The Aston Martin DBX is pivotal for the UK automaker. As its first-ever SUV, the DBX needs to be a massive sales success otherwise, Aston Martin will sink into even further financial trouble. The good news, so far, is that the DBX is selling well, but deliveries won't get underway until the second half of this year. That means the firm's financial situation won't greatly improve until then. And just when the DBX is about to hit the roads, another factor is getting in the way: coronavirus. More specifically, China is a big market for the DBX and now Aston Martin is rightly concerned about the impact the epidemic will have on sales.
Speaking to Bloomberg News, Aston Martin CEO Andy Palmer stated that "China is an important region for us. The release into China is quite late in the year, so we hope and pray that the virus is done by then."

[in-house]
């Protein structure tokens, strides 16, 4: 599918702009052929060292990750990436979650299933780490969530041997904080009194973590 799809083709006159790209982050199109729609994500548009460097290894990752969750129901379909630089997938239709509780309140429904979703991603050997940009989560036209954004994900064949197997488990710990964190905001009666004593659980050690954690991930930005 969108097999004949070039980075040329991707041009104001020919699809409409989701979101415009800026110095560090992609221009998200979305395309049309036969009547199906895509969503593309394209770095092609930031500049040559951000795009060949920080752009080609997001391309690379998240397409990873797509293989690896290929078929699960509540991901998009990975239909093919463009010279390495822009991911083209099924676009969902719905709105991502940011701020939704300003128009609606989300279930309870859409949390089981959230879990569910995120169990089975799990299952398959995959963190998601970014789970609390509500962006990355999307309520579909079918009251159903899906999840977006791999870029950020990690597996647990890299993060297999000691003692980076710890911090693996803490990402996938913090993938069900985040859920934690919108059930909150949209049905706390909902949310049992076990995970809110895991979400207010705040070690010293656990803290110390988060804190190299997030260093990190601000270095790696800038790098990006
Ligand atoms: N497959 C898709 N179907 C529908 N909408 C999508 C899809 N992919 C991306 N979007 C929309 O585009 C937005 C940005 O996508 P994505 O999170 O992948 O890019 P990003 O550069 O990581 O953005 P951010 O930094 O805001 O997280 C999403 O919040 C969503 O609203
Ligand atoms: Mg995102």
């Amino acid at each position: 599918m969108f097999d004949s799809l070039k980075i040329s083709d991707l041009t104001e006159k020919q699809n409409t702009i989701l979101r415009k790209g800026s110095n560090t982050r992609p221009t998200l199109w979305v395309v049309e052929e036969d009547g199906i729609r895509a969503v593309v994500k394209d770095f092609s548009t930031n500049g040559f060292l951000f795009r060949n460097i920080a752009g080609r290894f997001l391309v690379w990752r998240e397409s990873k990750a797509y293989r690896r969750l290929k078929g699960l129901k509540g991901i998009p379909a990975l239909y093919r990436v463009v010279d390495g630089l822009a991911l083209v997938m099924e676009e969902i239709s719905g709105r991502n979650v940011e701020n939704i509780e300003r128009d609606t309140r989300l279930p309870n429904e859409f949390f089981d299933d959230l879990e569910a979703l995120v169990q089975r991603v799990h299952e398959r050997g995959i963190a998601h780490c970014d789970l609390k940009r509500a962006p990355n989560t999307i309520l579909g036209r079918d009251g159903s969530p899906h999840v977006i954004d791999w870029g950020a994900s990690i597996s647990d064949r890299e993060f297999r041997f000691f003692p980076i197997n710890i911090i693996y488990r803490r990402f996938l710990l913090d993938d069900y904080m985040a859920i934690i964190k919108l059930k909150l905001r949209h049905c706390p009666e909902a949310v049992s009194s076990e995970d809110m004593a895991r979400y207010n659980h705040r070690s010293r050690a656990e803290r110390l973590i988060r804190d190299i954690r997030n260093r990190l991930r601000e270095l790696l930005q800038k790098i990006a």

China also just so happens to be Aston's fastest-growing market. Although the company has long been known for its fast coupes and convertibles, the DBX will offer wealthy Chinese something they crave, only in an Aston Martin: to be chauffeured around. An SUV does this task much better than any sports car. The company's shares have experienced a downward spiral since 2018 due to a number of factors, among them Brexit and disappointing sales of the Vantage.
Last month, Canadian billionaire Lawrence Stroll announced a major investment in Aston Martin, which will also make him executive chairman.
In addition, Stroll is planning a return to Formula 1 racing but has hit the brakes on the automaker's EV plans. For now, all eyes are on the DBX and, unfortunately, its launch could not have come at a worse time, especially in China. Because the virus continues to spread in that country, it's expected consumers are going to spend less in general.
Palmer's hope that the virus will be gone by summertime and things can get back to normal, at least at this time, doesn't seem like it's going to happen.